Draper wins NASA contract; to carry instruments to moon to measure moonquakes
NASA has awarded a contract to Draper of Cambridge, Massachusetts to carry instruments to the moon that will measure moonquakes, its internal temperature, and its electrostatic properties.
Now instruments will be carried to the moon that will measure moonquakes, the moon's internal temperature, and its electrostatic properties. Draper of Cambridge, Massachusetts has won a NASA contract for the same and will deliver Artemis science investigations to the Moon in 2025. According to the information provided by NASA, the commercial delivery is part of NASA's Commercial Lunar Payload Services (CLPS) initiative under Artemis. Informing about the same NASA Moon tweeted, “Draper has just won a NASA contract to carry instruments to the Moon that will measure moonquakes, the Moon's internal temperature, and its electrostatic properties. Draper's SERIES-2 lander will venture to Schrödinger Basin near the Moon's South Pole.”
In another tweet, NASA further informed that Schrödinger Basin is an impact crater about 200 miles in diameter that contains evidence of volcanic activity. Visiting the basin will enable the scientists to better understand the moon's surface and interior.
Schrödinger Basin is an impact crater about 200 miles in diameter that contains evidence of volcanic activity. Visiting the basin will enable our scientists to better understand the Moon's surface and interior.— NASA Moon (@NASAMoon) July 21, 2022
Video of Schrödinger made with Lunar Reconnaissance Orbiter data. pic.twitter.com/Vi67RyxOAh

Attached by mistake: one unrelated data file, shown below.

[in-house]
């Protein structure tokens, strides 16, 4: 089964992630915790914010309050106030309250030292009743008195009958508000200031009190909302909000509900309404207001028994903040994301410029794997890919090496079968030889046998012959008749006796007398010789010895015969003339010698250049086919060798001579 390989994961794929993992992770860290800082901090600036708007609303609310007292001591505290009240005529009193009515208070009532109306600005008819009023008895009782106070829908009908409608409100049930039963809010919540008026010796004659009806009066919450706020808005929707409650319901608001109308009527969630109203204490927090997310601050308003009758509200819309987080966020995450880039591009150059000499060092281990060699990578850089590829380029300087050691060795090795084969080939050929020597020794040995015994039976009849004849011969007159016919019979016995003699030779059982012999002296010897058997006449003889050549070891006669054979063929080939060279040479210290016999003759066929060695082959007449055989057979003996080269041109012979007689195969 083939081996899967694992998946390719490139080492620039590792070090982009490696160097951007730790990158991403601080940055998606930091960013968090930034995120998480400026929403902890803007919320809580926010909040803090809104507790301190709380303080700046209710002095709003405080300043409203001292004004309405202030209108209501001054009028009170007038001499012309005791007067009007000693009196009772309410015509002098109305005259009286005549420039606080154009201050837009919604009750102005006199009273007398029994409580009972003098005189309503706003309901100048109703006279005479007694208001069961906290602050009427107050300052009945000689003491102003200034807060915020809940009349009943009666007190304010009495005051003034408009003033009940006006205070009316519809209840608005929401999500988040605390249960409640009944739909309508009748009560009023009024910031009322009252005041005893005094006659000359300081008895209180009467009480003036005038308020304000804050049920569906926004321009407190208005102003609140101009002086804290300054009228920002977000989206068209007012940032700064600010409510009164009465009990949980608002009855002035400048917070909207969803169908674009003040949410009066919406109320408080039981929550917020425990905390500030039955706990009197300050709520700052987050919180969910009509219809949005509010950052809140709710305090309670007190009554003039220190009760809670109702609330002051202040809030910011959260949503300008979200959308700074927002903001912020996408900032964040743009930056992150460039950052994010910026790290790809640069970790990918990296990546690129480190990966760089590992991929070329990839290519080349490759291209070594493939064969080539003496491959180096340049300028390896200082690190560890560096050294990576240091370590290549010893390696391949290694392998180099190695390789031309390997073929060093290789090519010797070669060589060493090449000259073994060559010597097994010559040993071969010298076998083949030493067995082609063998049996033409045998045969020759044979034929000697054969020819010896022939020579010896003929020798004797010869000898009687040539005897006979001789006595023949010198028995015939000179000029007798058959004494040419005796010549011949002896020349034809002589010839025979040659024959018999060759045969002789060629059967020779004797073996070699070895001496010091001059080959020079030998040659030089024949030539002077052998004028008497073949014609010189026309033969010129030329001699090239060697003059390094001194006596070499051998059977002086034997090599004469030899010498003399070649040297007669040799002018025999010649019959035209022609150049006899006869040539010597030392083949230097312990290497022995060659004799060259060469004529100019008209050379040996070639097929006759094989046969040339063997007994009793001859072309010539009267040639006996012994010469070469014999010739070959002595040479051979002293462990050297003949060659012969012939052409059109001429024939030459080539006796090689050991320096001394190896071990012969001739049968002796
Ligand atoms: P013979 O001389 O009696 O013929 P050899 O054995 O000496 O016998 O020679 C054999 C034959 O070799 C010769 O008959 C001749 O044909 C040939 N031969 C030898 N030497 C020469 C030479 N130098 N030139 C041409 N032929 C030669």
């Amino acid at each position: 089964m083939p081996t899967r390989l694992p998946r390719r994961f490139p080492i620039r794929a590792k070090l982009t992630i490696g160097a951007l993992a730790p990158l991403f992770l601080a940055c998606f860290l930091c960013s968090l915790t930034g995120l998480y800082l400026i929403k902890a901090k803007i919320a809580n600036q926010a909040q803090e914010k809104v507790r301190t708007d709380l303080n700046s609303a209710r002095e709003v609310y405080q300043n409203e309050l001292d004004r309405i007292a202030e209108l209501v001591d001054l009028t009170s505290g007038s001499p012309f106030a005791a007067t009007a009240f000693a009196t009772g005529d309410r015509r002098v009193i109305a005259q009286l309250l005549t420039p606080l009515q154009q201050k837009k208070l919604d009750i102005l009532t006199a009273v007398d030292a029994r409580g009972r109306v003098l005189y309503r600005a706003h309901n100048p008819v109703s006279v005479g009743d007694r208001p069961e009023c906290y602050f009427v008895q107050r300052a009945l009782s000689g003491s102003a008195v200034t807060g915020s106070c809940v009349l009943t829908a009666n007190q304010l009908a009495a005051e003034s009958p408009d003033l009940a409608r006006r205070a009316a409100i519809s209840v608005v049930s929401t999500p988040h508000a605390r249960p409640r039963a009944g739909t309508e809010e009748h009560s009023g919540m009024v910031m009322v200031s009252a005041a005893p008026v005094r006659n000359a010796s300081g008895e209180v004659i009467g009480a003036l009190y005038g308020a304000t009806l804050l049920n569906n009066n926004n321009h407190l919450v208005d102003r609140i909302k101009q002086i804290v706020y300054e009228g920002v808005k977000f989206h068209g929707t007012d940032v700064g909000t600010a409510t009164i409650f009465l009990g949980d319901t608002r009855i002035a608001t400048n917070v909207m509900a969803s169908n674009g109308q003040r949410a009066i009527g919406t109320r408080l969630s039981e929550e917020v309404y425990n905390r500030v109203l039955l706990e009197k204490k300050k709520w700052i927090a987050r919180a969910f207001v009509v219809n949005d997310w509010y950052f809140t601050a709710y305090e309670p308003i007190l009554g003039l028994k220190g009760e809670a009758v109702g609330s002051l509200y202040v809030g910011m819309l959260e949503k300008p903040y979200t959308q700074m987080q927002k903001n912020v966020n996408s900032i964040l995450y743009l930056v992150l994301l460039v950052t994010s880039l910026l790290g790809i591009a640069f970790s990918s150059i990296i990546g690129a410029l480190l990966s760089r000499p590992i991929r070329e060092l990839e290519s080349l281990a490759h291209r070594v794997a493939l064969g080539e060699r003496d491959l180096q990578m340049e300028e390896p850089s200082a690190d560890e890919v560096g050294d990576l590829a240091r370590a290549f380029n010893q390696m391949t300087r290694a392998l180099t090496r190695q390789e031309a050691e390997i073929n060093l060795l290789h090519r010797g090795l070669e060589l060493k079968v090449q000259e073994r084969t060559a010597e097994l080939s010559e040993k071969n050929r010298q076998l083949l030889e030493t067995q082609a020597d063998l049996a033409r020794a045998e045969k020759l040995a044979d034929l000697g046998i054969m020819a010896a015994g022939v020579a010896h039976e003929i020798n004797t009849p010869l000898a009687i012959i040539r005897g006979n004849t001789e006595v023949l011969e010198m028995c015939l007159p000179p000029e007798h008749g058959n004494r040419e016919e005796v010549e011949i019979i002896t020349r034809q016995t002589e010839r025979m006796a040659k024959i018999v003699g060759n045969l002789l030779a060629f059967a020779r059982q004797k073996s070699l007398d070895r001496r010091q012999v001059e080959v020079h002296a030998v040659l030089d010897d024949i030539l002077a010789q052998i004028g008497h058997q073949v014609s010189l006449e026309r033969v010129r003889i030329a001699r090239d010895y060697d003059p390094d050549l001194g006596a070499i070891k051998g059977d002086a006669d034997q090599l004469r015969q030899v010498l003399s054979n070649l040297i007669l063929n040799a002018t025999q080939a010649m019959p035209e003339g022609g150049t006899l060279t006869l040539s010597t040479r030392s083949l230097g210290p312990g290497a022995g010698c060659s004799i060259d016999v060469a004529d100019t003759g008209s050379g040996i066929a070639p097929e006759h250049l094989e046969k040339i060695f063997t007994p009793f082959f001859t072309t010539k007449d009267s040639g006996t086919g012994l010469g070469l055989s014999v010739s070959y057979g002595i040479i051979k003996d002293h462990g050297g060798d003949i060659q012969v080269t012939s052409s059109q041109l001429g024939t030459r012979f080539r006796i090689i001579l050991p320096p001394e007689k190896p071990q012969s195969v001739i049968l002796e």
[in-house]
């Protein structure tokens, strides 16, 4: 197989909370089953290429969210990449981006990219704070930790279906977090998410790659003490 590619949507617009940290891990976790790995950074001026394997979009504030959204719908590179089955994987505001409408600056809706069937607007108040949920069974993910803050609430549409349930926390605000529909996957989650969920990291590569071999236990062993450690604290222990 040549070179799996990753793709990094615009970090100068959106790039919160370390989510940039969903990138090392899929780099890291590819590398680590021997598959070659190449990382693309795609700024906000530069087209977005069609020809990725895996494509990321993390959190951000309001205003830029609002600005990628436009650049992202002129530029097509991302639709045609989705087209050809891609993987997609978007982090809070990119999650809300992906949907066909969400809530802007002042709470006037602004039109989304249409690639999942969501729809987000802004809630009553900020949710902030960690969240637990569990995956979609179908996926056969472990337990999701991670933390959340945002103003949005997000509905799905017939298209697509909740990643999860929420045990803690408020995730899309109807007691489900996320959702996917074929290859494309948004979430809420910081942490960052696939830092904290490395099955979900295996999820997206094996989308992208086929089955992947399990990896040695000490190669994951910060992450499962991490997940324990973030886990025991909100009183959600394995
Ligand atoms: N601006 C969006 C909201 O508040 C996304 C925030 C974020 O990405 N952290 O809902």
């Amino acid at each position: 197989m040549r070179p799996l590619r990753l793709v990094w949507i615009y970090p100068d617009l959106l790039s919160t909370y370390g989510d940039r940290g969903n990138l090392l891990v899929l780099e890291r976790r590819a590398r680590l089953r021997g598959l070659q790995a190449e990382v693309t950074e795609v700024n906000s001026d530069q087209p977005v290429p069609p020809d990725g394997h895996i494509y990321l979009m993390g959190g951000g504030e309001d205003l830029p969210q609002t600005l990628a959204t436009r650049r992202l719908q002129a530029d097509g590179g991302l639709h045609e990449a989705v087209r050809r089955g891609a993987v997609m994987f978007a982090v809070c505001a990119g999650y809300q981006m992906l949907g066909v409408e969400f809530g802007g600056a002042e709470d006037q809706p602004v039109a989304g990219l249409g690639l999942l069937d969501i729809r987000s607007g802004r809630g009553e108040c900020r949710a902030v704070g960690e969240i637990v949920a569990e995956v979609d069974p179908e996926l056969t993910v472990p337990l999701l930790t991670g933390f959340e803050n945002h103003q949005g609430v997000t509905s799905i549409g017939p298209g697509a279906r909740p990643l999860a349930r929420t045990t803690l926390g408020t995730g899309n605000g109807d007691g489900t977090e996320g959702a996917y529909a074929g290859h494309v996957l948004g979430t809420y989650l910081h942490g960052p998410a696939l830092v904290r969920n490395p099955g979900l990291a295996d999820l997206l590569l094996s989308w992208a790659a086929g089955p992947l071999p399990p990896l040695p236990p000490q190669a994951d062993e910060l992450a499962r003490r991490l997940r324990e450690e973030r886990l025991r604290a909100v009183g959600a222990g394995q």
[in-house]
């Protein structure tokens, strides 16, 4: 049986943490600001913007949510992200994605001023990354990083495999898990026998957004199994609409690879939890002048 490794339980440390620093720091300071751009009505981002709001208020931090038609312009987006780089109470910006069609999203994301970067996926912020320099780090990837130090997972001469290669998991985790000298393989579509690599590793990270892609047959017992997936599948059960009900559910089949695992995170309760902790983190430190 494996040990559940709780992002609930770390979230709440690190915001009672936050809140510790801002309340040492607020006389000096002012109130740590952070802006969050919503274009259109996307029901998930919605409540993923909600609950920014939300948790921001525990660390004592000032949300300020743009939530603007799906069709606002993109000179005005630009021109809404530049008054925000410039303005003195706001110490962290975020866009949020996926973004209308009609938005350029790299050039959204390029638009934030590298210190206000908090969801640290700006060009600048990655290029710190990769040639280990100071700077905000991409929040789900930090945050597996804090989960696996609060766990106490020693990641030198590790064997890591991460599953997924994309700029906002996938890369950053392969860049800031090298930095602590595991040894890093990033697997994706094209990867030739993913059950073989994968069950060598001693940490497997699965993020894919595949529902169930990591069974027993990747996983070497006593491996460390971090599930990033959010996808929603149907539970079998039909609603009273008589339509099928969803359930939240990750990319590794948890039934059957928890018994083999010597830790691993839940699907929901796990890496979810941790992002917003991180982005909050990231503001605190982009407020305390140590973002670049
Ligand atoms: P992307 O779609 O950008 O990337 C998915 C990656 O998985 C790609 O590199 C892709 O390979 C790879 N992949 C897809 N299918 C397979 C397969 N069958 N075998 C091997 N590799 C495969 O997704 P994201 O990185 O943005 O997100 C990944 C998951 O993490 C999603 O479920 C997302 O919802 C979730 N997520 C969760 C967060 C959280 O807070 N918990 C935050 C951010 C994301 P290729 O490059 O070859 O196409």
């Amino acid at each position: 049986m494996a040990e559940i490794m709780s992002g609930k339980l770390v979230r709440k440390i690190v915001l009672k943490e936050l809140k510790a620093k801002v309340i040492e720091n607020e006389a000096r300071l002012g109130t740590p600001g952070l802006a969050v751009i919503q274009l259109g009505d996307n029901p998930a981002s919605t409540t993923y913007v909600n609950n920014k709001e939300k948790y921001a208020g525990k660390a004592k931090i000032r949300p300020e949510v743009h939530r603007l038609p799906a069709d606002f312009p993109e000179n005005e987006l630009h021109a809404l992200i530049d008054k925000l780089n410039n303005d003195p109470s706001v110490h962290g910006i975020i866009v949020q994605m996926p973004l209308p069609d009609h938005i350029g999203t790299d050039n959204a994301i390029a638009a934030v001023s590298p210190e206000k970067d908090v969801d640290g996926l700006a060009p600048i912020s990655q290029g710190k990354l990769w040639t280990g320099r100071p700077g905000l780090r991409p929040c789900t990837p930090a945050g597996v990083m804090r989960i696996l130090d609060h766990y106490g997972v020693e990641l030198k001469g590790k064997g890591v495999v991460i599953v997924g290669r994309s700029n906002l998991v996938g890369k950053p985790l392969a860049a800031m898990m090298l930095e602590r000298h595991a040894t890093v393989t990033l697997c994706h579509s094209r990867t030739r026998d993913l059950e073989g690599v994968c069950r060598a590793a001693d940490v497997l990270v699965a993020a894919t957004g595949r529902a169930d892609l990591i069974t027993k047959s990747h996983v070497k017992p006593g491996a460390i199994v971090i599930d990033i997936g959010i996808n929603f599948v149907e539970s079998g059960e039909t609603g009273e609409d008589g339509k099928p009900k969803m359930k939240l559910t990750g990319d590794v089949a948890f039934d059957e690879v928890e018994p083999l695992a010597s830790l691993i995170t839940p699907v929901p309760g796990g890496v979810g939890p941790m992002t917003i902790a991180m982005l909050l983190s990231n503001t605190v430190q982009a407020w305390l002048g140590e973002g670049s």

It can be known that Draper will receive USD 73 million for the contract, and is responsible for end-to-end delivery services, including payload integration, delivery from Earth to the surface of the Moon, and payload operations. This award is the eighth surface delivery task award issued to a CLPS vendor.
Schrödinger Basin is one of the youngest impact basins on the lunar surface whose impact uplifted deep crust and upper mantle of the Moon in its peak ring. Later, the inner basin was the site of a large volcanic eruption. Scientists hope to study the thermal and geophysical properties of the lunar interior as well as electric and magnetic properties in a landing location shielded from Earth's electromagnetic fields.
According to NASA, two of the three investigations selected for this flight are part of NASA's Payloads and Research Investigations on the Surface of the Moon (PRISM) call for proposals. Draper will deliver the three investigations that will collectively weigh about 209 pounds (95 kilograms) in mass and include the Farside Seismic Suite (FSS), which aims to return NASA's first lunar seismic data from the far side of the Moon.
This new data could help scientists better understand tectonic activity on this region of the Moon, reveal how often the lunar far side is impacted by small meteorites, and provide new information on the internal structure of the Moon. The instrument consists of the two most sensitive seismometers ever built for spaceflight. FSS is one of two PRISM selections. It is funded through NASA in collaboration with the Centre National d'Etudes Spatiales (CNES) – the French Space Agency – and is led by NASA's Jet Propulsion Laboratory in Southern California.
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